Are we really supposed to accept this as OK? I’m hoping something arises later that knocks some sense into Celty, leading her to behead that bastard Shinra (Or worse. Preferably worse.).
All of this goes for Mr. Head Fetish and his No-Longer-Frankenstein-With-Celty’s-Head girlfriend. The girl is an obsessive stalker who breaks into his apartment because she fell in lust with him during the high school entrance exam. He’s a nutcase who’s in love with a head-in-a-jar and was willing to murder multiple someones over it. Yet Mikado tries to rationalize their feelings for one another, claiming she isn’t really a stalker and accepting the dude’s apology after he tried to kill him. And, again, there’s no real sense in the way the story is told that his callous, selfish “love” for her is wrong. He outright admits to the fact that he only likes her because she looks like that head, and he admits that the instant he can have the head back he’ll dump her. She’s just as crazed, since she knows the dude tried to murder her, but she doesn’t care. This is the sort of behavior that gets people on death row, it isn’t the sort of behavior that’s supposed to be accepted as perfectly natural. But Durarara! seems perfectly OK with it.
Like I said before, I’m not against the depiction of this sort of stuff. I do get worried when I’m watching something that tries to justify such behavior. I dig Black Lagoon and other violent anime because it never tries to tell me that Revy killing dudes is somehow morally right. Revy knows she’s a murdering criminal. She knows she’s doing bad things. That’s just the way her life’s played out. Black Lagoon doesn’t moralize her actions, it merely presents them. Durarara!’s heading in a direction I don’t like. It’s presenting behavior that would be considered morally wrong, yet it tries to convince us otherwise. It’s the same sort of thing that pisses me off about Ruroni Kenshin or Trigun. Kenshin and Vash are people who cling to their distorted perceptions of pacifism despite what common sense would dictate. I don’t mind their sort of viewpoint, so long as the series in question doesn’t try tell me that their view is the way to think Book of Bantorra did a good job of this with Noloty and her naive take on pacifism. She was presented as a good person who died for what she believed in, but never did the series present things in such a way that it was preaching to us the virtues of her beliefs. Ruroni Kenshin and Trigun did just that. People like Wolfwood were punished for believing in a way that contradicted the views of the lead characters.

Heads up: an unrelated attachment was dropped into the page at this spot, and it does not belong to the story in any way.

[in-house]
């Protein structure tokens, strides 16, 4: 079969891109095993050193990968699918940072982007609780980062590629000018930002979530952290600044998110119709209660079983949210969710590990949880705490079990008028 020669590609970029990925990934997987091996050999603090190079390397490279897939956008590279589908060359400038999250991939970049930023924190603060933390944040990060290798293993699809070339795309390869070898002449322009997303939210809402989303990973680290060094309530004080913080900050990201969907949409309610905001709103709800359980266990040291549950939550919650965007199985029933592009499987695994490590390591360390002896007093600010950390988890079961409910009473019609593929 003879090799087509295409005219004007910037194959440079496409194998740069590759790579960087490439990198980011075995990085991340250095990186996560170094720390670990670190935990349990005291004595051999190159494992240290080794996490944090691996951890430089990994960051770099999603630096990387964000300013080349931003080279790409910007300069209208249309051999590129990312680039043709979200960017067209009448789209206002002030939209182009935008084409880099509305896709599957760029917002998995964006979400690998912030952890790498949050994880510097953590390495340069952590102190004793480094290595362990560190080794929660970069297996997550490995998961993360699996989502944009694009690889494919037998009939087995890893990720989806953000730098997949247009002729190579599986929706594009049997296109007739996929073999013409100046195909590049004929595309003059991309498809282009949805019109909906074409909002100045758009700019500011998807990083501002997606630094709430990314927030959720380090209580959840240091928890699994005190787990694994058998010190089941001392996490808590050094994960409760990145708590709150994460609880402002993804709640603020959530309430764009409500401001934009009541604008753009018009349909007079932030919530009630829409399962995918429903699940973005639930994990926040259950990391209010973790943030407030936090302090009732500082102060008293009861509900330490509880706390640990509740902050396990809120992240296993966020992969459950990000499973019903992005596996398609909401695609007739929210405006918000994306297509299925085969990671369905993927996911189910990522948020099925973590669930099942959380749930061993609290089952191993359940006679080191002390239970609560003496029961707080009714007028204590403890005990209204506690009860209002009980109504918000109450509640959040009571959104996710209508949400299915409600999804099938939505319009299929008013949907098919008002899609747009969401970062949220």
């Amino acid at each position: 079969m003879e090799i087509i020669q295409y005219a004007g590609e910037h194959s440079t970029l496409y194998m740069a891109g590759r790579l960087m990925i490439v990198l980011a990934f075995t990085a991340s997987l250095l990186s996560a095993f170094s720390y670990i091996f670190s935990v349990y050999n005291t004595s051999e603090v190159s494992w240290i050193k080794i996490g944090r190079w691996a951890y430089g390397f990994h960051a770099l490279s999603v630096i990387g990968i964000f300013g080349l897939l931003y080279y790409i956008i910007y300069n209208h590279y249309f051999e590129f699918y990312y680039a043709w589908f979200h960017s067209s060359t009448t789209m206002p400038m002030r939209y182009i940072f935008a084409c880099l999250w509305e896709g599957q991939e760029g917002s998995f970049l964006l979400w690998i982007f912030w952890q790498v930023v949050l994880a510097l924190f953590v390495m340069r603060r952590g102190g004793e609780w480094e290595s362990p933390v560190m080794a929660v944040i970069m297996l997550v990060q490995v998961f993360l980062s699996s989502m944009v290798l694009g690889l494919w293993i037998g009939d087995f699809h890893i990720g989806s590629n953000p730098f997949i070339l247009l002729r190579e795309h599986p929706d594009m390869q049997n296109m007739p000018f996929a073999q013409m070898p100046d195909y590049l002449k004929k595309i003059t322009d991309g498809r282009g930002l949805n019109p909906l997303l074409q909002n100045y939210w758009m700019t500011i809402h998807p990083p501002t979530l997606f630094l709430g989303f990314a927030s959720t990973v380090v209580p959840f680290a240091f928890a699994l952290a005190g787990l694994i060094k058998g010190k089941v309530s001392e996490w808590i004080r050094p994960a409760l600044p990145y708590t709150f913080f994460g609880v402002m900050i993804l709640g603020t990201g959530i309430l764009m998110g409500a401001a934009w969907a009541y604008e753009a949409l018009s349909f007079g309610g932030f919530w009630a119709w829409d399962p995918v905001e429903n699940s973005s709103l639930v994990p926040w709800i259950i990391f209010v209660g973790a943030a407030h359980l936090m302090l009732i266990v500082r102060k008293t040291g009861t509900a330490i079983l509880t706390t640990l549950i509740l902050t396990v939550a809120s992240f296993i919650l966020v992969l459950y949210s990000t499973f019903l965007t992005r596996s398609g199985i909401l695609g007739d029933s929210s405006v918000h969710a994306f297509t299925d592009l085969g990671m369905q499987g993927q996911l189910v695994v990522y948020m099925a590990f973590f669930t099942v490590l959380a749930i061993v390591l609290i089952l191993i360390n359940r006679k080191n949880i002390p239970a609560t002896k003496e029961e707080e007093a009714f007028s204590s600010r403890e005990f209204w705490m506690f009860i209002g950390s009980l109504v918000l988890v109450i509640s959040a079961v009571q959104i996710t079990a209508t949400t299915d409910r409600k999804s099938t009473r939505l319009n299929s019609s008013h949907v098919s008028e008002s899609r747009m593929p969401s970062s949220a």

Based on this episode, I’m afraid that Durarara! might try and go down that path. If someone tries to convince Celty that her feelings for Shinra are born out of his manipulations, are we going to get a big speech about how she doesn’t care what Shinra did so long as he “loves” her? Based on how things played out between them, that’s exactly what I think we’d get.
And what irks me more is that some fans seem to agree. They think the whole Shinra/Celty thing is romantic. That’s kind of scary.